Grenke 2019 Round 6+7: Anand loses two consecutive games to 2600 GMs, Carlsen leads by one full point
The Grenke Chess Classic 2019 is progressing just like any other tournament for world number one Magnus Carlsen. After seven rounds, he now has a lead of one point over his nearest rival Fabiano Caruana. In round 7 Magnus played a game that was so good that even commentators Gustafsson and Leko were left confused as to how Levon Aronian lost the game. In this article we look at two games of Vishy Anand from rounds 6 and 7. Anand lost his 6th round game to Naiditsch and round 7 game to Meier. When was the last time that Anand lost two consecutive games against players who were rated below 2700. In-depth analysis of both these games.
Round 6: Naiditsch vs Anand
Vishy Anand and Arkadij Naiditsch have been playing against each other since 2003. They have played many games in different formats (classical, rapid and blitz) and Anand has never lost a game to Naiditsch. This was the first time that Vishy tasted defeat. Let's have a look at how it happened.
Naiditsch vs Anand, Round 6
After Ruy Lopez and Italian game, it seems now that the focus has begun to shift to the four knights in 1.e4 e5. This position has been reached several times and here I would like to suggest a new idea. Black must take on c3 and after bxc3 take on f3 with the bishop and move his knight to f5 followed by 0-0. This would give him excellent compensation and this has not been tried before by anyone. Instead, what Anand did here was not so great. He played... Nc7. This allowed Naiditsch to activate his pieces with Bg5 and White had a definite edge.
A player like Anand, when he is out of form, he doesn't miss tactics or positional ideas. Much more common is making moves which look obvious, but on deeper introspection are actually wrong. For eg. in the above position ...Kb8 just looks absolutely natural and normal. However, there is a problem. Black would like to take on b3 and then put his knight to f4, so that he can have the f4 square under control. However, if you play ...Kb8 then later on after ...Bxb3 axb3, the a-file is once again opened up and the a7 pawn is falling. Hence, it makes sense for Black here to play a6! This is what Anand missed and this was the beginning of getting into a really bad position.
If you too would like to take a break from the Italian and the Ruy Lopez and try your hand at the Four knights, then the Rocket Repertoire - Four knights by Simon Williams is a good idea.
Round 7: Anand vs Meier
Georg Meier is one of Germany's top players. However, when it comes to taking part in super tournaments, Grenke has been one of the main ones where he has got to compete with players like Vishy Anand. And this was their fourth encounter in classical chess. The previous three had ended in draws. Meier played his favourite opening - the French. White got a small but nagging edge, but then Vishy began to go wrong in the position. He lost the thread of the game and very soon Meier had chalked up a nice victory. Meier becomes one of the very few players who has a plus score against Anand.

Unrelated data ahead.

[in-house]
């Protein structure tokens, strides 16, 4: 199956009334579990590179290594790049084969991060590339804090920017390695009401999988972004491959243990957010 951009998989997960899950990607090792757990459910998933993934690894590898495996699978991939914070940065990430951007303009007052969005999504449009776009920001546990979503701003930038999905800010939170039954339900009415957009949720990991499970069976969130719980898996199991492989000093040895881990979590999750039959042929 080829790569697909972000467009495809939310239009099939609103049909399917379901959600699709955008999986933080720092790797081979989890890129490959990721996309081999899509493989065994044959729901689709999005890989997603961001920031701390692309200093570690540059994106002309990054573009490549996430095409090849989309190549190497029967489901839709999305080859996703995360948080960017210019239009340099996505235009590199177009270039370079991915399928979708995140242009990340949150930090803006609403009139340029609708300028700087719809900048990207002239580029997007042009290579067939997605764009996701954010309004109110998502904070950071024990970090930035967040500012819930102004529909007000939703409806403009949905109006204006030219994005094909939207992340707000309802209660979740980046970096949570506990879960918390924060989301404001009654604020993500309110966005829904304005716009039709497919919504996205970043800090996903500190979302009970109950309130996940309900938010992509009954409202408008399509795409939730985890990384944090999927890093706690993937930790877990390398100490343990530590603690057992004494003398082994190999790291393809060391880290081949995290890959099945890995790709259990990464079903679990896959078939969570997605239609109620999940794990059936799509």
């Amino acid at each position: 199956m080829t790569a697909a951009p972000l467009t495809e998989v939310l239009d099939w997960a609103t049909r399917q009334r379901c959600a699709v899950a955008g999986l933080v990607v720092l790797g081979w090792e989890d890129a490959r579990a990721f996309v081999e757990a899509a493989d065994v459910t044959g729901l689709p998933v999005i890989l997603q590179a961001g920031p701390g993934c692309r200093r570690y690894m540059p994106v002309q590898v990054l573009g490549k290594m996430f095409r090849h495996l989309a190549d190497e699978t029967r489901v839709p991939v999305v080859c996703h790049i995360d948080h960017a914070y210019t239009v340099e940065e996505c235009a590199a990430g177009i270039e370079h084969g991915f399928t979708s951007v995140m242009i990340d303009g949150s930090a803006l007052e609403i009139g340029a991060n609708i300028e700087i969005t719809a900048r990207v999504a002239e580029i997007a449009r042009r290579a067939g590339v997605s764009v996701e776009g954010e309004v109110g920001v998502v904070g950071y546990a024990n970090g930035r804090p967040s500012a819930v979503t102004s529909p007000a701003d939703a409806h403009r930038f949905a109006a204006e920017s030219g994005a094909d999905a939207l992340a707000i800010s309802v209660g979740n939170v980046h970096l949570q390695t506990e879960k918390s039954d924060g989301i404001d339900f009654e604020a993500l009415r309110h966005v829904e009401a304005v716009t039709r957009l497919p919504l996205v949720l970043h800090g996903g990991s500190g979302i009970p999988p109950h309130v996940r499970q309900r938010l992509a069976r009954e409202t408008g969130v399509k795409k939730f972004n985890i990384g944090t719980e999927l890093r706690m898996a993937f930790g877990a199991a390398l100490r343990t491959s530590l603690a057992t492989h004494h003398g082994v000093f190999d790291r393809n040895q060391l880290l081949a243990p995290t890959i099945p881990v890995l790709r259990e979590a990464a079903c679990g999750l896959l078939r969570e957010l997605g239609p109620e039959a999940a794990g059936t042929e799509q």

In this position Meier went for quite an interesting choice of moves that changed the character of the position. He first took on f3 with his bihsop. This was followed by c5-c4 and then with g5 pushing the bishop back. These were three highly debatable decisions and they changed the nature of the position completely. Bxf3 gave up a strong bishop for the knight, c5-c4 resolved the central tension and g5 weakened the black king. But concretely Black was doing not so bad.
Anand badly wanted to take advantage of the kingside pawn weaknesses and hence played g4. His plan is that he would like to push on with the move h4 and open up the kingside. However, a better choice definitely would have been to go back Bc2 and then try to get the rook to e5.
Meier was brave enough in the game to snatch the h2 pawn and in order to show some compensation, Anand went and took the a7 pawn. In this position black went for ...b4. The right move would have been to simply go Rdf1 when after Rc7 Qxb4, the position is around even. But Anand picked up the pawn on b4 immediately with his queen and was met with the strong Rb8, when it was Black who had a decisive advantage.
The position had already become quite difficult for Anand by now. Still the right move would have been to push ahead with d6 (instead of Rd1-d4). Anand went Rd4 and after Rg1+, he made another huge blunder by playing Kc2 (Rd1 was better than Kc2). It is now Black to play and win.
Magnus' masterclass to beat Levon
This game was special because Magnus Carlsen played a new move in a position that had been played in thousands of games. It seemed as if his position was not so great, but he managed to even put a lot of pressure on a player like Levon Aronian with one strong move after another. For now we will be just putting up the game here without annotations. The full game with detailed annotations will be published in a separate article.